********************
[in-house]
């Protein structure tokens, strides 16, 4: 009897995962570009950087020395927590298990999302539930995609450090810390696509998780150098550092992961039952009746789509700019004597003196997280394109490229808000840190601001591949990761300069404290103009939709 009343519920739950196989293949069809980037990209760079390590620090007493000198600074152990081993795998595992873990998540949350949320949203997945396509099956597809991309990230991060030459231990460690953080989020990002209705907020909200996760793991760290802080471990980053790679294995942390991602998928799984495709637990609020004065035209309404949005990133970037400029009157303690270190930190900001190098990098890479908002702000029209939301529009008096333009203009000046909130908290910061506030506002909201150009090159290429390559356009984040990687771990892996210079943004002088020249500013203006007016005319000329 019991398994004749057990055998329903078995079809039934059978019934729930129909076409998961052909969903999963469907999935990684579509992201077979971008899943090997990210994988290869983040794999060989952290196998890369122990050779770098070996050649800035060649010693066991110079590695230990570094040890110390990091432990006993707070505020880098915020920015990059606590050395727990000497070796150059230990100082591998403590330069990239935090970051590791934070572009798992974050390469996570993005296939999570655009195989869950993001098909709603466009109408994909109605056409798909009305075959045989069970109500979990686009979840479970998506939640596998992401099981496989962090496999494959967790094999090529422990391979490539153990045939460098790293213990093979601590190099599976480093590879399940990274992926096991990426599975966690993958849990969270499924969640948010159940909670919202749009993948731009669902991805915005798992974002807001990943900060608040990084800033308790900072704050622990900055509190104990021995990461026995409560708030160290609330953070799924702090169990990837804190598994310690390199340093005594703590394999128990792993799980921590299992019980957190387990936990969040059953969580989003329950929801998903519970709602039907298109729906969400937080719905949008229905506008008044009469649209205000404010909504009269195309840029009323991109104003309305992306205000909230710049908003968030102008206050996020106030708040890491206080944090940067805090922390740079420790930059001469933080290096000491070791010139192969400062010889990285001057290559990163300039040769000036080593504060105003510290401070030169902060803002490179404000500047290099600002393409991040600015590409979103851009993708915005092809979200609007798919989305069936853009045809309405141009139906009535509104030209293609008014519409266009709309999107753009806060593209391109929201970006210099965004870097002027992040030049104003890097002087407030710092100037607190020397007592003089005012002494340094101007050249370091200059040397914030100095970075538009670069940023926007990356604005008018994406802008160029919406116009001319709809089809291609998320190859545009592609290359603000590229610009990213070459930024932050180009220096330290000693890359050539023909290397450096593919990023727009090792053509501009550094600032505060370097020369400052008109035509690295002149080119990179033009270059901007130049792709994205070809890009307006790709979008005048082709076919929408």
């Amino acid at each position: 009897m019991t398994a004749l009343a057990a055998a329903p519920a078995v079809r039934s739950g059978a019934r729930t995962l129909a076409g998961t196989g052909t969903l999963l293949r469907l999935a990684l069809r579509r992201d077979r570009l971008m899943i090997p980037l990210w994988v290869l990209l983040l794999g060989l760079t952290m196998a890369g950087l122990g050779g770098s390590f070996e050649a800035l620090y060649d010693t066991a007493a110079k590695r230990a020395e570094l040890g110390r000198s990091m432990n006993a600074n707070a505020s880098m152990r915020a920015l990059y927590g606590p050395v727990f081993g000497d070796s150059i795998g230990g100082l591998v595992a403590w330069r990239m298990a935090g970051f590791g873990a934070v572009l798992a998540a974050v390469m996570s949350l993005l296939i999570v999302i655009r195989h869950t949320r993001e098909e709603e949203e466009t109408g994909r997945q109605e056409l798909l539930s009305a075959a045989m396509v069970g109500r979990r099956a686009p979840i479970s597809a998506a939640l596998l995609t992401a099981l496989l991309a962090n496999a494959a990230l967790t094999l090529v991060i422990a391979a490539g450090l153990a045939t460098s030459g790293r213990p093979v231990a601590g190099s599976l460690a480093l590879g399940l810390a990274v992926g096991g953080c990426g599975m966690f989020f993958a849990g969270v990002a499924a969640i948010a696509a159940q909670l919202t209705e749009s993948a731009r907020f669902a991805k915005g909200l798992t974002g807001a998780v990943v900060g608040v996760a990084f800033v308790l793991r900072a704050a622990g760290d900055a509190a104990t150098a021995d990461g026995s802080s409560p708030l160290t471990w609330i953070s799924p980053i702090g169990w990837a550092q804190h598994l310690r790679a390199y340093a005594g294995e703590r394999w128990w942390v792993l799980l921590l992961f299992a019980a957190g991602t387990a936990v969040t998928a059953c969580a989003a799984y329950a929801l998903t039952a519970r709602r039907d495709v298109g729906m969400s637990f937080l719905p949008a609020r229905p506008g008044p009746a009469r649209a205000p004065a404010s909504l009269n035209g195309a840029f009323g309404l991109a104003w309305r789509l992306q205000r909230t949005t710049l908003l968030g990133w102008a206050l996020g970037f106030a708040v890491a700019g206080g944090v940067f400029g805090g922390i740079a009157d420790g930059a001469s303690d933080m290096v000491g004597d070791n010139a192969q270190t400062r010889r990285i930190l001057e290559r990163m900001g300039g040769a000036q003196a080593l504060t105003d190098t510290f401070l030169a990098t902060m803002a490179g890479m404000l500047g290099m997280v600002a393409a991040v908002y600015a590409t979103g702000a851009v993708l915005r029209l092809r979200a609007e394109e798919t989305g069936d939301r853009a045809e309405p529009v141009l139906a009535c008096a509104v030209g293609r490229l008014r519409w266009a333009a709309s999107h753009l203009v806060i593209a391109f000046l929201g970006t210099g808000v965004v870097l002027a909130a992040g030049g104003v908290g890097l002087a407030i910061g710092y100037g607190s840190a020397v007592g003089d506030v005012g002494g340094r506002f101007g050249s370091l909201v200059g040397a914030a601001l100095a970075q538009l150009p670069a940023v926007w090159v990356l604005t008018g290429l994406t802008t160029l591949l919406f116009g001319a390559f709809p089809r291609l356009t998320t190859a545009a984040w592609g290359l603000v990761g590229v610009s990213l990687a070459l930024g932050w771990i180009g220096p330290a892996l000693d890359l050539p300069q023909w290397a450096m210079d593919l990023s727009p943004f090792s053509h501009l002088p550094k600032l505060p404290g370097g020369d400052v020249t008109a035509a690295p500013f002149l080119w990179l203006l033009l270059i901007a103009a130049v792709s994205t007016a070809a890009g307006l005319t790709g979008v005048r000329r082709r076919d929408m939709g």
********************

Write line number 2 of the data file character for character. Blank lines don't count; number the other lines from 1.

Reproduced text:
């Protein structure tokens, strides 16, 4: 009897995962570009950087020395927590298990999302539930995609450090810390696509998780150098550092992961039952009746789509700019004597003196997280394109490229808000840190601001591949990761300069404290103009939709 009343519920739950196989293949069809980037990209760079390590620090007493000198600074152990081993795998595992873990998540949350949320949203997945396509099956597809991309990230991060030459231990460690953080989020990002209705907020909200996760793991760290802080471990980053790679294995942390991602998928799984495709637990609020004065035209309404949005990133970037400029009157303690270190930190900001190098990098890479908002702000029209939301529009008096333009203009000046909130908290910061506030506002909201150009090159290429390559356009984040990687771990892996210079943004002088020249500013203006007016005319000329 019991398994004749057990055998329903078995079809039934059978019934729930129909076409998961052909969903999963469907999935990684579509992201077979971008899943090997990210994988290869983040794999060989952290196998890369122990050779770098070996050649800035060649010693066991110079590695230990570094040890110390990091432990006993707070505020880098915020920015990059606590050395727990000497070796150059230990100082591998403590330069990239935090970051590791934070572009798992974050390469996570993005296939999570655009195989869950993001098909709603466009109408994909109605056409798909009305075959045989069970109500979990686009979840479970998506939640596998992401099981496989962090496999494959967790094999090529422990391979490539153990045939460098790293213990093979601590190099599976480093590879399940990274992926096991990426599975966690993958849990969270499924969640948010159940909670919202749009993948731009669902991805915005798992974002807001990943900060608040990084800033308790900072704050622990900055509190104990021995990461026995409560708030160290609330953070799924702090169990990837804190598994310690390199340093005594703590394999128990792993799980921590299992019980957190387990936990969040059953969580989003329950929801998903519970709602039907298109729906969400937080719905949008229905506008008044009469649209205000404010909504009269195309840029009323991109104003309305992306205000909230710049908003968030102008206050996020106030708040890491206080944090940067805090922390740079420790930059001469933080290096000491070791010139192969400062010889990285001057290559990163300039040769000036080593504060105003510290401070030169902060803002490179404000500047290099600002393409991040600015590409979103851009993708915005092809979200609007798919989305069936853009045809309405141009139906009535509104030209293609008014519409266009709309999107753009806060593209391109929201970006210099965004870097002027992040030049104003890097002087407030710092100037607190020397007592003089005012002494340094101007050249370091200059040397914030100095970075538009670069940023926007990356604005008018994406802008160029919406116009001319709809089809291609998320190859545009592609290359603000590229610009990213070459930024932050180009220096330290000693890359050539023909290397450096593919990023727009090792053509501009550094600032505060370097020369400052008109035509690295002149080119990179033009270059901007130049792709994205070809890009307006790709979008005048082709076919929408």